This article comes from Den of Geek UK.
Hollywood is changing, and it seems that not every big comic book movie now needs to come laden with a huge price tag and the demand for a PG-13 rating (as we talked about here). Here are some notable examples working their way through development…
Warner Bros heads into lower budget comic book movie territory for the first time since it launched its DC Extended Universe, and the most infamous antagonist in DC Comics is the first beneficiary.
The untitled Joker origins film has cast Joaquin Phoenix as the latest big screen iteration of Batman’s nemesis, with The Hangover director Todd Phillips calling the shots. We suspect that he’ll be edging closer to what he did with War Dogs than his outright comedy work. Furthermore, Martin Scorsese has been involved in the film too, and the script has been co-penned by Scott Silver, who has the small matter of The Fighter to his name.
This is a potentially transformative project for Warner Bros, that thus far has spent big to try and emulate the success of the Marvel cinematic universe, with not much success. Batman v Superman: Dawn Of Justice, Man Of Steel, Justice League, and Suicide Squad were all expensive bets, that did middling-to-good box office, but not the billion dollar level that Marvel increasingly manages. Wonder Woman, of course, proved a far smarter bet.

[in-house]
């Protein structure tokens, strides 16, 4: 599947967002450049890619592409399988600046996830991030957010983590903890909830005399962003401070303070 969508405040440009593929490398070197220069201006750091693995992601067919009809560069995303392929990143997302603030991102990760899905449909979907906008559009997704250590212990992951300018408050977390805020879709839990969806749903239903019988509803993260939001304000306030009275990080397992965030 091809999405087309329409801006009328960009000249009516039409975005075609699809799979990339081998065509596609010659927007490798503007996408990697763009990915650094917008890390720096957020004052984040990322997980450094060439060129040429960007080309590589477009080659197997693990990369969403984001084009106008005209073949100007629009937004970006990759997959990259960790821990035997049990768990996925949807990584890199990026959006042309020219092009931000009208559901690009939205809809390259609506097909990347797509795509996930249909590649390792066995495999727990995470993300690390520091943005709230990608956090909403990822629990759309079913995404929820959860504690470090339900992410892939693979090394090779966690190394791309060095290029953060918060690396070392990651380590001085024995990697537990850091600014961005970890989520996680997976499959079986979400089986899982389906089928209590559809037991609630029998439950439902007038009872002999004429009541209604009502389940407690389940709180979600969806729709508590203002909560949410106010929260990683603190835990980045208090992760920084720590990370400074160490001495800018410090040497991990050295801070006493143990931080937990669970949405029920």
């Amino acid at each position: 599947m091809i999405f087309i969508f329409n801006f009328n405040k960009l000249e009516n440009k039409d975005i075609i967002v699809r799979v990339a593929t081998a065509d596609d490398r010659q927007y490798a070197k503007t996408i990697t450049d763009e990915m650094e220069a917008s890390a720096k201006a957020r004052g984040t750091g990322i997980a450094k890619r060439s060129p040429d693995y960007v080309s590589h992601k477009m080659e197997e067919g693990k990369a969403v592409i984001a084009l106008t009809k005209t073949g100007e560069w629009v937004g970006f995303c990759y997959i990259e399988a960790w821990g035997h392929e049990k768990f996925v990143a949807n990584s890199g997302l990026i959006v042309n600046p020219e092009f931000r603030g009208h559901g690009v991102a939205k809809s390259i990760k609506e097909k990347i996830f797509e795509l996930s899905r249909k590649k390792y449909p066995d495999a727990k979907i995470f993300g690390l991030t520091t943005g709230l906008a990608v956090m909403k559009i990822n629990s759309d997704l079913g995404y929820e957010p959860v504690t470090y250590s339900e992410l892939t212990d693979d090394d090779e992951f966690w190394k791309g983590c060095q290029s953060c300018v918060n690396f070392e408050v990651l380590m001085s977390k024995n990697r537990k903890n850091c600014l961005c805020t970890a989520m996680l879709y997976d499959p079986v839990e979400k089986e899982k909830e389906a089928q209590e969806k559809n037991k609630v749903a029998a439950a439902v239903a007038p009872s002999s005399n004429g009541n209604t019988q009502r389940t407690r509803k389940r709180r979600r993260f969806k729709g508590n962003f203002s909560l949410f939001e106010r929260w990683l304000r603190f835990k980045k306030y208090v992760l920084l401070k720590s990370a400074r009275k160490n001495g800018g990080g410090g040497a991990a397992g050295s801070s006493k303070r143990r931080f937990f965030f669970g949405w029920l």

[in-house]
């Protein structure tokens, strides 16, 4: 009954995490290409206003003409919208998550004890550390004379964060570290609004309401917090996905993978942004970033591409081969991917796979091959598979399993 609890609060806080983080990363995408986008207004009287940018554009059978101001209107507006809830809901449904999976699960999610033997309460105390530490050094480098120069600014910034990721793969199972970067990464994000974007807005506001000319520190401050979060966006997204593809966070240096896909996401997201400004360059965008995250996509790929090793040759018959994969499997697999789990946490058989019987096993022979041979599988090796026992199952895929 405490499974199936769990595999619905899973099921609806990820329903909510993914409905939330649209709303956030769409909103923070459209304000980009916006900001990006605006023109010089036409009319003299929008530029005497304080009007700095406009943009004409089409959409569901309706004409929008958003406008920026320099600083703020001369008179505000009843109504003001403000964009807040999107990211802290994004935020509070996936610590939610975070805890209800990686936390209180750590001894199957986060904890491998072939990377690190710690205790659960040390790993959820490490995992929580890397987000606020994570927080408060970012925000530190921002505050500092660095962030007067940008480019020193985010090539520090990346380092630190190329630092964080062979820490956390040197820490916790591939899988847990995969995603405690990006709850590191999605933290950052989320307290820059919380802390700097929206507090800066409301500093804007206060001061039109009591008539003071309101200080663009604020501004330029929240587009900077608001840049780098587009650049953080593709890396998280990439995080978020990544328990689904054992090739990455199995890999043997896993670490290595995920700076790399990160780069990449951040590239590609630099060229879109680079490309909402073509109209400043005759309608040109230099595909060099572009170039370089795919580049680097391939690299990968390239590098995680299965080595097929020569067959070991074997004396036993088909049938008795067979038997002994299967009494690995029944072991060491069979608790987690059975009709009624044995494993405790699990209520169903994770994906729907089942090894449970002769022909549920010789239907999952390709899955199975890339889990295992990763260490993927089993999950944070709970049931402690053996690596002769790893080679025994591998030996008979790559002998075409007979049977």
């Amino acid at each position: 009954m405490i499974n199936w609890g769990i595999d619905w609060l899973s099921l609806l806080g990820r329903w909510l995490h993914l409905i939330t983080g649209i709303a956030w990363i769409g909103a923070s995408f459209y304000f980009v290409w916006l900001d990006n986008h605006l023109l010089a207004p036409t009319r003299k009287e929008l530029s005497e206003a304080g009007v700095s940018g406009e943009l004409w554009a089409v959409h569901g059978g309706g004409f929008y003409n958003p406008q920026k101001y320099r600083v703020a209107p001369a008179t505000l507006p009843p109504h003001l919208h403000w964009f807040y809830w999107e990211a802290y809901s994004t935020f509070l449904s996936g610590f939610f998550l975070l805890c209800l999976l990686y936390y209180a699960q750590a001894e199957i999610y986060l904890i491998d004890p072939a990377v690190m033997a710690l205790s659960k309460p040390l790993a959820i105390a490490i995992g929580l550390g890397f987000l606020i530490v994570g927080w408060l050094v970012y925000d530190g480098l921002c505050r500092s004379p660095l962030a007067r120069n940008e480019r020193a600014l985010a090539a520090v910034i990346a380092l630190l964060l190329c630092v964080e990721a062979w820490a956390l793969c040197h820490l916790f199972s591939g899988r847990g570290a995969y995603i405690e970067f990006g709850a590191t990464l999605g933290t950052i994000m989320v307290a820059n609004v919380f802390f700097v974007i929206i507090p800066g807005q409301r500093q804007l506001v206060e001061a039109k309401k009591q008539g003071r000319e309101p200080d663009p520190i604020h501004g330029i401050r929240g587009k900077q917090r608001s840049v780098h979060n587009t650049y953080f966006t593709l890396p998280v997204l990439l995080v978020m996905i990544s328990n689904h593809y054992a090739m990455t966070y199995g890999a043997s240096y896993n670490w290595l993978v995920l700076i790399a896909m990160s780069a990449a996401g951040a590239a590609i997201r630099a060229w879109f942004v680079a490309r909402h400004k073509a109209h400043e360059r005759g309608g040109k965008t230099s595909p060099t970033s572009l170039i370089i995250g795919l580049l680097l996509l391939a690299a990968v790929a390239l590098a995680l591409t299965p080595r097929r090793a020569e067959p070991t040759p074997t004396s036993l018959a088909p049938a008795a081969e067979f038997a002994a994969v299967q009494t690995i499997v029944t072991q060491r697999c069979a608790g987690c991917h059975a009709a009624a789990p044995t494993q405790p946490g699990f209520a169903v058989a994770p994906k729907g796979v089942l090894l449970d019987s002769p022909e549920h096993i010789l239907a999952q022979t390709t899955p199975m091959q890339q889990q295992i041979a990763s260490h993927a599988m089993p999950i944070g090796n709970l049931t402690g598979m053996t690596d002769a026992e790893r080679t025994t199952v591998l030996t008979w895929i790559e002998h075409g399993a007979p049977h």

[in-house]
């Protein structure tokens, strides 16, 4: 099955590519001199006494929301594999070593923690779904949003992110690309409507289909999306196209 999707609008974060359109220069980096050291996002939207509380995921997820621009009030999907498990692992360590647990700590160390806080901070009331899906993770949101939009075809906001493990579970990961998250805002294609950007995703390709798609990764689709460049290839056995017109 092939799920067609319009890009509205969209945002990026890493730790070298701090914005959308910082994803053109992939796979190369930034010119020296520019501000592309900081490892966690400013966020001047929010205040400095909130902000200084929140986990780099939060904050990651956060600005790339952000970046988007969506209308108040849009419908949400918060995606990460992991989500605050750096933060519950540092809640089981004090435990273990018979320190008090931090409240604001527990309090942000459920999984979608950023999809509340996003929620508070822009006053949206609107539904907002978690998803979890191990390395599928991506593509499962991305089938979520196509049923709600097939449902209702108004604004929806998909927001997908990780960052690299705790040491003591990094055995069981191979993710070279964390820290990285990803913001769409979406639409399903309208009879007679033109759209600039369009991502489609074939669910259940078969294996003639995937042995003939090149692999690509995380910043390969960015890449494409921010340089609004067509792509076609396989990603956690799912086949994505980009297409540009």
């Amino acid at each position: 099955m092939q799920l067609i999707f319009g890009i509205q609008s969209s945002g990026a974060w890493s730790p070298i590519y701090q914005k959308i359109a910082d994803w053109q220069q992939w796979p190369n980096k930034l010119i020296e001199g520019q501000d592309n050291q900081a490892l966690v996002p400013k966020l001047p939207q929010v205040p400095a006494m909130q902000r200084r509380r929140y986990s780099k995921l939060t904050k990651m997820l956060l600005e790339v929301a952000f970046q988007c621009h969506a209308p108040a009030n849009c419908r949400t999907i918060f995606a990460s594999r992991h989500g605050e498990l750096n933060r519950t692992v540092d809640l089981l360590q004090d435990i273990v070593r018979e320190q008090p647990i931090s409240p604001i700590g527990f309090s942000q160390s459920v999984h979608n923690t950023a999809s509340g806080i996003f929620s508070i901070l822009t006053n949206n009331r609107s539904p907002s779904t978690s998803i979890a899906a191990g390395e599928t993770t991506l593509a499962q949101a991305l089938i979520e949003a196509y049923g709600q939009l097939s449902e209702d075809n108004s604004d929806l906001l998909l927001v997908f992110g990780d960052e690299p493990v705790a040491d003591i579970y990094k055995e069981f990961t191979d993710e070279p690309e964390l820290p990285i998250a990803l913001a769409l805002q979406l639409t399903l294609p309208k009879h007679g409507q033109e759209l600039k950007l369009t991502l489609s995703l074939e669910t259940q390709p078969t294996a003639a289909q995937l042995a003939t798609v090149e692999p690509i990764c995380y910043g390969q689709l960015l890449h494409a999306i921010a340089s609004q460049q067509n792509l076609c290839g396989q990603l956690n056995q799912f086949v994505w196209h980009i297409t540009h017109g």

The Joker starts filming later this year, which should give the studio enough time to find a project to keep Jared Leto happy too…
Birds Of Prey
The second film to benefit from Warner Bros’ new lower budget approach to certain comic book movies is Birds Of Prey, that’ll bring together a bunch of female antagonists from DC comics, led by the returning Margot Robbie as Harley Quinn. Notably, this project has bubbled to the top of the pile as David Ayer’s presumably now abandoned Gotham City Sirens and Gavin O’Connor’s delayed Suicide Squad 2 have struggled to get going. Birds Of Prey seems a nimbler, less expensive bet, and Robbie has confirmed that it’ll have a more modest budget. It’s also likely to have an R-rating.
If these two projects hit, then Warner Bros is primed to take advantage of the extensive library of stories and characters in DC’s Vertigo imprint too, with Vertigo projects under development at Warner’s New Line subsidiary.